The point of the new contract has, in part, been to try to achieve fairer rostering through the week and weekend. It is in response to the doctors and dentists pay review body, which took evidence from managers and senior clinicians within the service. It is their judgment that we, as Ministers, have to respect. It is not for us to make up new terms; it is to listen to those who have experience. We have been talking for three and a half years. Part of those talks were led by Sir David Dalton, who is one of the most respected people in the NHS. If he could not achieve a conclusion, I doubt very much that I, or any other Minister, would be able to do so.
How many junior doctors are members of the BMA? If the BMA is set on this activity, I encourage my hon. Friend to start talking to those who are not members. Perhaps he could talk to other health workers, too, including pharmacists, and get them involved in trying to deal with this.
My hon. Friend is right to point out that not all junior doctors are members of the BMA. In fact, a significant minority are not, which is why fewer than half have been turning out for industrial action. The number has been decreasing with each successive strike, and I have no doubt that as we move to the withdrawal of emergency cover, most junior doctors will say, “This is not something I went into medicine to do”, and will want to show their support for patients, rather than an increasingly militant junior doctors committee.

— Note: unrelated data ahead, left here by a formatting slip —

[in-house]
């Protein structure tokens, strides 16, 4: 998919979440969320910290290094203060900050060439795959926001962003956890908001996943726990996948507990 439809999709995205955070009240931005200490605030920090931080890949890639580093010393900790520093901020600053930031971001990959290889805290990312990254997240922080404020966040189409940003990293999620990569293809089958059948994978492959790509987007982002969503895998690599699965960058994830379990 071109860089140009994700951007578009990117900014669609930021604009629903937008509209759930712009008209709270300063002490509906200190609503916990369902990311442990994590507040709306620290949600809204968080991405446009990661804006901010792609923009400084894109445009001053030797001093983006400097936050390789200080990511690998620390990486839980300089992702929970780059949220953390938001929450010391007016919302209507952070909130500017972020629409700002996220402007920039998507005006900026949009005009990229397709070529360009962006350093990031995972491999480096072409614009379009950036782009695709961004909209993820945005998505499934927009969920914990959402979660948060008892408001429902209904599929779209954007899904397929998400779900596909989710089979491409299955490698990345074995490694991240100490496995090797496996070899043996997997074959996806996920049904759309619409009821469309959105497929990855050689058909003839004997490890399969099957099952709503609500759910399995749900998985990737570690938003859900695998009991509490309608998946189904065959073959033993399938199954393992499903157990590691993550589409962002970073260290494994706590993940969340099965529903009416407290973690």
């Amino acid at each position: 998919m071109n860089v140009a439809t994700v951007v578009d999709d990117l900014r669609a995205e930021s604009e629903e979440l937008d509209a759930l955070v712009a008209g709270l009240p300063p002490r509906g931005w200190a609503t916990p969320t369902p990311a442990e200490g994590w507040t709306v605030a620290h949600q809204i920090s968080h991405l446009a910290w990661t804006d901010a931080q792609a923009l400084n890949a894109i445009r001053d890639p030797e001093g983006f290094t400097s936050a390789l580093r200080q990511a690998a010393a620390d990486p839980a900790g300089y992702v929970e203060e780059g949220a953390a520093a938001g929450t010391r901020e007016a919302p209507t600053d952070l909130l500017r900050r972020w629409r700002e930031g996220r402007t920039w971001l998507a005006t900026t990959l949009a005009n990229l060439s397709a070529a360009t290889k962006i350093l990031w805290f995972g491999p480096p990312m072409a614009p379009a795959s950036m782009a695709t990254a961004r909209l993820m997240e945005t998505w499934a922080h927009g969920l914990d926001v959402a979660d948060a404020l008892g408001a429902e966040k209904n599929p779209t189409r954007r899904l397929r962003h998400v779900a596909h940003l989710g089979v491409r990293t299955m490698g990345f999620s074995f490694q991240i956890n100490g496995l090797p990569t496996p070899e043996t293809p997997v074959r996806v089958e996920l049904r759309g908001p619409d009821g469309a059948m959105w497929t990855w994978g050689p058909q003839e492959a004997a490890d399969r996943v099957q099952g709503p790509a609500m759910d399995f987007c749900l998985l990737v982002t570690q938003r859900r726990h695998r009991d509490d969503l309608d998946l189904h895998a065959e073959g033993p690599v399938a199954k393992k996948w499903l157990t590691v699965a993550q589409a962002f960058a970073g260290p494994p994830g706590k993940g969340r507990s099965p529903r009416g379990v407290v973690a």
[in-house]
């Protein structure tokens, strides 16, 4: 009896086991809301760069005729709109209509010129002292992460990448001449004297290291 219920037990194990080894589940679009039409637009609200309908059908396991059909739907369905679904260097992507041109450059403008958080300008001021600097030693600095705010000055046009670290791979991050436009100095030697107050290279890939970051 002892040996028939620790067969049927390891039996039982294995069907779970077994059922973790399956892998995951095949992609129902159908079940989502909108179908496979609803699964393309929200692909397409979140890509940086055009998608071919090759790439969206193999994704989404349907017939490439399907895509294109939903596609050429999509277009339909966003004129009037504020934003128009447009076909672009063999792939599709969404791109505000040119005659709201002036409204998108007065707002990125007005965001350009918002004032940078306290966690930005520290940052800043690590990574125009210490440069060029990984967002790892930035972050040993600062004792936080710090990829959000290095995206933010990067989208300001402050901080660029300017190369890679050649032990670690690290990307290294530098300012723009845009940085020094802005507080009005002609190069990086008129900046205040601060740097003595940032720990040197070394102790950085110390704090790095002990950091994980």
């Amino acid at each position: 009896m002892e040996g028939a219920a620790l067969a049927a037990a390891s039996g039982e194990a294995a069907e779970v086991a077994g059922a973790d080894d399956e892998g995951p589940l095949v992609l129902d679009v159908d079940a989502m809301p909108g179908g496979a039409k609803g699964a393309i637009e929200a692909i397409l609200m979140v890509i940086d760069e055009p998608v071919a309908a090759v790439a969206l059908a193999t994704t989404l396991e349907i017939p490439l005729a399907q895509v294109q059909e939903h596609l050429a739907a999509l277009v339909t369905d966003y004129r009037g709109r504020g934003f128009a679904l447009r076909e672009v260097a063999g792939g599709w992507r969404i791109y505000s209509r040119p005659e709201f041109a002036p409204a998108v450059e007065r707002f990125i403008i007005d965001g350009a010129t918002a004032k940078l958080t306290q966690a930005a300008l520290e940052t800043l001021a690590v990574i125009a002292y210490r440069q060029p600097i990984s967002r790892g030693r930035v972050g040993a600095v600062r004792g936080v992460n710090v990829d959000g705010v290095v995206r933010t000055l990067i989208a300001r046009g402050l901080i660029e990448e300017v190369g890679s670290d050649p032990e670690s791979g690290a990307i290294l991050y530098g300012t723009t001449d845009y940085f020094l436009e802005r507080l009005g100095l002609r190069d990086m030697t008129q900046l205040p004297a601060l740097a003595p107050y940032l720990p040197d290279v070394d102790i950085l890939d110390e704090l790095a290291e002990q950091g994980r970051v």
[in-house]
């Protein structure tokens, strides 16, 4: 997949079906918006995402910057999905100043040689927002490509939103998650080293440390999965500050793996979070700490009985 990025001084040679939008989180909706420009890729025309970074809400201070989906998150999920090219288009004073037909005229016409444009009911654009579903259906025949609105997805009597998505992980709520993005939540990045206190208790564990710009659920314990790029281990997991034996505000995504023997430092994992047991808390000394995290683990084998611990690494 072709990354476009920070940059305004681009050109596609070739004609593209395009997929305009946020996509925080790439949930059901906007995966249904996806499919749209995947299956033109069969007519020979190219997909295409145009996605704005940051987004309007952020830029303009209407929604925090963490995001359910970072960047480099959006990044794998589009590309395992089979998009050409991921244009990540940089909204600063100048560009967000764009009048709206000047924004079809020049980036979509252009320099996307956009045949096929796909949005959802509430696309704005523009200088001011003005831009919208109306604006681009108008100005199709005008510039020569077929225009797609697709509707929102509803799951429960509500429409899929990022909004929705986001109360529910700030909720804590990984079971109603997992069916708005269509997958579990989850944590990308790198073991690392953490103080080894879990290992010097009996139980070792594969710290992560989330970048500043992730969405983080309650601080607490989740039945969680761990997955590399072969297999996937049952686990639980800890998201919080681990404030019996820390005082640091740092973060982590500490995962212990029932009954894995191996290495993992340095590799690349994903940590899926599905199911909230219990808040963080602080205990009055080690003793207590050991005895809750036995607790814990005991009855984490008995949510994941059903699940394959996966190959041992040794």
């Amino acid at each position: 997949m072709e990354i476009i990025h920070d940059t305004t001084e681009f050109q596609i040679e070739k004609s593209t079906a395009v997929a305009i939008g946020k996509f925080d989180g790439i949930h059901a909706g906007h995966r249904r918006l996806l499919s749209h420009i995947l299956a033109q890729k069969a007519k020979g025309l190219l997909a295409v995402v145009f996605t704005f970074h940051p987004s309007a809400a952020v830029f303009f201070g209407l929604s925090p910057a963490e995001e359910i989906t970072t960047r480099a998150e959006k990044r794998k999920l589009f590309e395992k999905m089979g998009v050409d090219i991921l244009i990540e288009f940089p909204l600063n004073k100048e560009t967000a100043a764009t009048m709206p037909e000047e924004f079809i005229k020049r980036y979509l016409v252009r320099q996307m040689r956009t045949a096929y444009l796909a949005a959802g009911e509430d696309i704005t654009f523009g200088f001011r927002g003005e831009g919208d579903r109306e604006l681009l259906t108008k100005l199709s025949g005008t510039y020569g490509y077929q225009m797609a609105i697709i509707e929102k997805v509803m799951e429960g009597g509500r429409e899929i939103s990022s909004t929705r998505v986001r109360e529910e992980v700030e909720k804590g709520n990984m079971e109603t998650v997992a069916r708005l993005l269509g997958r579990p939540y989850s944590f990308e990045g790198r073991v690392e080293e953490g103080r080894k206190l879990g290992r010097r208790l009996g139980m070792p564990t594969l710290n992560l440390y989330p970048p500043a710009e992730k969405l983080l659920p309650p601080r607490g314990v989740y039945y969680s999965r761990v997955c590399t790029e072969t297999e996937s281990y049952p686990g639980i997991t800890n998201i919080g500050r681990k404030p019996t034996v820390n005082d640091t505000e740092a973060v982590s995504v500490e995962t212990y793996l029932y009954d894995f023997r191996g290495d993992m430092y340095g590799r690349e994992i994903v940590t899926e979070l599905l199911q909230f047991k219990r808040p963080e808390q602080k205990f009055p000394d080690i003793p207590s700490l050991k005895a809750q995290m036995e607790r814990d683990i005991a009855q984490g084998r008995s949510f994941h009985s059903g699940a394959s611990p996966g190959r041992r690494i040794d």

I plead with the Minister to respond to the comments from Jeremy Taylor, chief executive of National Voices, which represents 160 health and care charities and which has called on the Government to drop imposition and on both sides to get back around the negotiating table. In his words, if they do not,